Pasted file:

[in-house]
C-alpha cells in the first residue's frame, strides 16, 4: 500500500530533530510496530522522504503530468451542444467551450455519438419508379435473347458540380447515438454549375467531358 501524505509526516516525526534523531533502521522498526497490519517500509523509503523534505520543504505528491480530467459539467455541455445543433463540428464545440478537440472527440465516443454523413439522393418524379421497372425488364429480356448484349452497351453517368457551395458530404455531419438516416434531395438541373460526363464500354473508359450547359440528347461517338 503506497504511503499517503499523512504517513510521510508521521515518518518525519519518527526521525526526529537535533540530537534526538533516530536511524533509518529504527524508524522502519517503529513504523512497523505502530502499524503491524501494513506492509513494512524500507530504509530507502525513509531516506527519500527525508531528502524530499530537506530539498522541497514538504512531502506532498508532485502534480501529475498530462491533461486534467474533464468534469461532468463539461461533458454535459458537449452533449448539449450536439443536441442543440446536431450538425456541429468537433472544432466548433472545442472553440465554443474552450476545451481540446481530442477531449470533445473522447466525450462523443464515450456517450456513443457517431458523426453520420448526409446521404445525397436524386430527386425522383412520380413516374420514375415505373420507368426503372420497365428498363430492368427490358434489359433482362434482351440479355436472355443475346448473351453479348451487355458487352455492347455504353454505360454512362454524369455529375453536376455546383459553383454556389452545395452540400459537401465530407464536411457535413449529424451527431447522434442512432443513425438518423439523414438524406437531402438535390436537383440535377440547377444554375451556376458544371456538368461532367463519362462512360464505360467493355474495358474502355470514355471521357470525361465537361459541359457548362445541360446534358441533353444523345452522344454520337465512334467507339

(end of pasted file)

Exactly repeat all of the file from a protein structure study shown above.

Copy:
[in-house]
C-alpha cells in the first residue's frame, strides 16, 4: 500500500530533530510496530522522504503530468451542444467551450455519438419508379435473347458540380447515438454549375467531358 501524505509526516516525526534523531533502521522498526497490519517500509523509503523534505520543504505528491480530467459539467455541455445543433463540428464545440478537440472527440465516443454523413439522393418524379421497372425488364429480356448484349452497351453517368457551395458530404455531419438516416434531395438541373460526363464500354473508359450547359440528347461517338 503506497504511503499517503499523512504517513510521510508521521515518518518525519519518527526521525526526529537535533540530537534526538533516530536511524533509518529504527524508524522502519517503529513504523512497523505502530502499524503491524501494513506492509513494512524500507530504509530507502525513509531516506527519500527525508531528502524530499530537506530539498522541497514538504512531502506532498508532485502534480501529475498530462491533461486534467474533464468534469461532468463539461461533458454535459458537449452533449448539449450536439443536441442543440446536431450538425456541429468537433472544432466548433472545442472553440465554443474552450476545451481540446481530442477531449470533445473522447466525450462523443464515450456517450456513443457517431458523426453520420448526409446521404445525397436524386430527386425522383412520380413516374420514375415505373420507368426503372420497365428498363430492368427490358434489359433482362434482351440479355436472355443475346448473351453479348451487355458487352455492347455504353454505360454512362454524369455529375453536376455546383459553383454556389452545395452540400459537401465530407464536411457535413449529424451527431447522434442512432443513425438518423439523414438524406437531402438535390436537383440535377440547377444554375451556376458544371456538368461532367463519362462512360464505360467493355474495358474502355470514355471521357470525361465537361459541359457548362445541360446534358441533353444523345452522344454520337465512334467507339